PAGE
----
Problems facing street children[edit]

Drugs[edit]

The most common substances are inhalants, such as solvents, rugby (a toluene-based glue) and cough syrups, followed by marijuana and shabu. Marijuana and shabus in particular are shared with friends whenever one of the group has enough money to buy them. Some street children take drugs as often as once a day.[2] A 1997 study estimated that up to 40% of street children had used drugs in the past. Other reports suggest that 66% to 85% of children had used inhalants, and 3% had used marijuana and shabu.[4]

Health problems[edit]

Street children are generally thin, untidy, undernourished, and hardly equipped to survive the hazards of everyday living and working on the streets. Some of the hazards they face include sickness, physical injuries from motor accidents, street fights, harassment from extortionists and police, sexual exploitation by pedophiles and pimps, exposure to substance abuse and sexually transmitted diseases.[2]

Summary execution of street children[edit]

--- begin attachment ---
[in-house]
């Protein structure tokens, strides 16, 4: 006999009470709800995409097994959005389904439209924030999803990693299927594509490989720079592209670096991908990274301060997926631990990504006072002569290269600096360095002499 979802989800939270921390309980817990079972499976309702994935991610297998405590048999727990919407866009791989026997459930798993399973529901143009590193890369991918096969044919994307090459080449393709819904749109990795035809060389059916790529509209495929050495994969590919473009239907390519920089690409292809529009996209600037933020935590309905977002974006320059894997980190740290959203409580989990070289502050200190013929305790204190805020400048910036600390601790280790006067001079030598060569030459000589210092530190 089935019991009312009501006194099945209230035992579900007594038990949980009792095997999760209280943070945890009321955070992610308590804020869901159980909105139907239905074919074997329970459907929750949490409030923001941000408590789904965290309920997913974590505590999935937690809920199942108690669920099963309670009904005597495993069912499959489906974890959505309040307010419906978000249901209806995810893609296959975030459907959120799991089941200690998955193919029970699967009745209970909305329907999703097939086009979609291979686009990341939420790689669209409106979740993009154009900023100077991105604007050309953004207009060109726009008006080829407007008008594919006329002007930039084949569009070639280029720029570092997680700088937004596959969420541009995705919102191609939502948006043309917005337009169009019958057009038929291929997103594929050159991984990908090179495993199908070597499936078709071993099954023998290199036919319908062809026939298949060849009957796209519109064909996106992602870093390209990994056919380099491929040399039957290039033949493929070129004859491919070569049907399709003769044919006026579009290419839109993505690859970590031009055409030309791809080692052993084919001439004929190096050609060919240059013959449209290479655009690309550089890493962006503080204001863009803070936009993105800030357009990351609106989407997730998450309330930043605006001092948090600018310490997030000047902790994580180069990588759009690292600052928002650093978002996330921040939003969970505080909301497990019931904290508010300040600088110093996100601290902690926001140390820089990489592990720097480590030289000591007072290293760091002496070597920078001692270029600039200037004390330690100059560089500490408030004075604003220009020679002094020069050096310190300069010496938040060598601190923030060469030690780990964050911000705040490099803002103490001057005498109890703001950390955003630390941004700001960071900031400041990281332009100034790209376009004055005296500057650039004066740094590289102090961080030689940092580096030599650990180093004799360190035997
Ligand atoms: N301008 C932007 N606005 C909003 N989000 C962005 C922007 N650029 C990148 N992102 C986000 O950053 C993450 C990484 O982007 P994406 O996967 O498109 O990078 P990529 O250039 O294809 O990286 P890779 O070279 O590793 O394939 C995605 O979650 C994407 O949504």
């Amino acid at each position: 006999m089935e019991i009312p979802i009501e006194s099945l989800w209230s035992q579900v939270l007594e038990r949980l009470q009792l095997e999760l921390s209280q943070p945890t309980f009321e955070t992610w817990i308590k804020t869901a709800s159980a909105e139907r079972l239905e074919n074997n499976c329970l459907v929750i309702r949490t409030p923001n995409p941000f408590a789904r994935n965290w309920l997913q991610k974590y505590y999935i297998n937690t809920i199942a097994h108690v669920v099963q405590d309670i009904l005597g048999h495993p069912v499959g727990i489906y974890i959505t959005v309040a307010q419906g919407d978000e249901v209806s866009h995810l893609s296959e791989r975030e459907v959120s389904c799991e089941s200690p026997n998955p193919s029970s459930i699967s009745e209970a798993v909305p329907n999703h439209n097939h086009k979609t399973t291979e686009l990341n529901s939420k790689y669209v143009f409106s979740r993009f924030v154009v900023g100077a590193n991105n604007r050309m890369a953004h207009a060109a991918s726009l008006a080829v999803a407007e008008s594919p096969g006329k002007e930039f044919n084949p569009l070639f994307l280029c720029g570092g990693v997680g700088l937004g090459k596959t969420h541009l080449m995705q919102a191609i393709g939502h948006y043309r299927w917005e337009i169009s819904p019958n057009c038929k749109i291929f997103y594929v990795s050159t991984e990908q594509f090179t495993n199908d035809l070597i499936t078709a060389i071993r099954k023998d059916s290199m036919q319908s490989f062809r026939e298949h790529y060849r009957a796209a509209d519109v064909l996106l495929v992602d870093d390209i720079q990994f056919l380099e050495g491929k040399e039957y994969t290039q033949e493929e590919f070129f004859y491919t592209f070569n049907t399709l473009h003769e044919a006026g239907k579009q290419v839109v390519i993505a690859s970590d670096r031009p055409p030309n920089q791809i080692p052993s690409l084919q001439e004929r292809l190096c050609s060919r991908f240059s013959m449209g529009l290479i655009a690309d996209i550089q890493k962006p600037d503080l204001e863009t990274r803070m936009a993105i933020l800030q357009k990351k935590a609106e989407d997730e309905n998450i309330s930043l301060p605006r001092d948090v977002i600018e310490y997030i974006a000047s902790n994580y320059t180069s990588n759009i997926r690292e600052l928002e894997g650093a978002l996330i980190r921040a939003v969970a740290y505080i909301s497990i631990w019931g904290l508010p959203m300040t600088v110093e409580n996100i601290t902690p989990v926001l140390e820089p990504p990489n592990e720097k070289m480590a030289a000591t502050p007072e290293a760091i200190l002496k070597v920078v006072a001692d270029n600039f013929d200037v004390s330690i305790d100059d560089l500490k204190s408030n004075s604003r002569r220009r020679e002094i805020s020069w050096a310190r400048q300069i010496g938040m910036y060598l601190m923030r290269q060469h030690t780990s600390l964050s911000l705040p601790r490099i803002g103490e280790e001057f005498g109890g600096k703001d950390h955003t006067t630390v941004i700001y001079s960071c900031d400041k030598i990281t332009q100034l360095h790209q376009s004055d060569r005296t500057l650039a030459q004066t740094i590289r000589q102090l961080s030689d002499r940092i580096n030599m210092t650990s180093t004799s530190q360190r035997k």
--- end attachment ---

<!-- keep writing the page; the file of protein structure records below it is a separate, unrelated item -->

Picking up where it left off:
Many street children were in danger of summary execution during the Marcos Government era.[5] In 2005, a report found that 39 children in Davao City had been killed by vigilante groups since 2001, most after having been released from police detention cells.[6]

Human rights groups said the killings have become an unwritten government policy to deal with crime, largely because of an ineffective criminal justice system and the tendency of the authorities to take shortcuts in the administration of justice. The execution-style killings are openly endorsed by local officials, strengthening the long-running suspicion that the death squads were formed by the government.[7]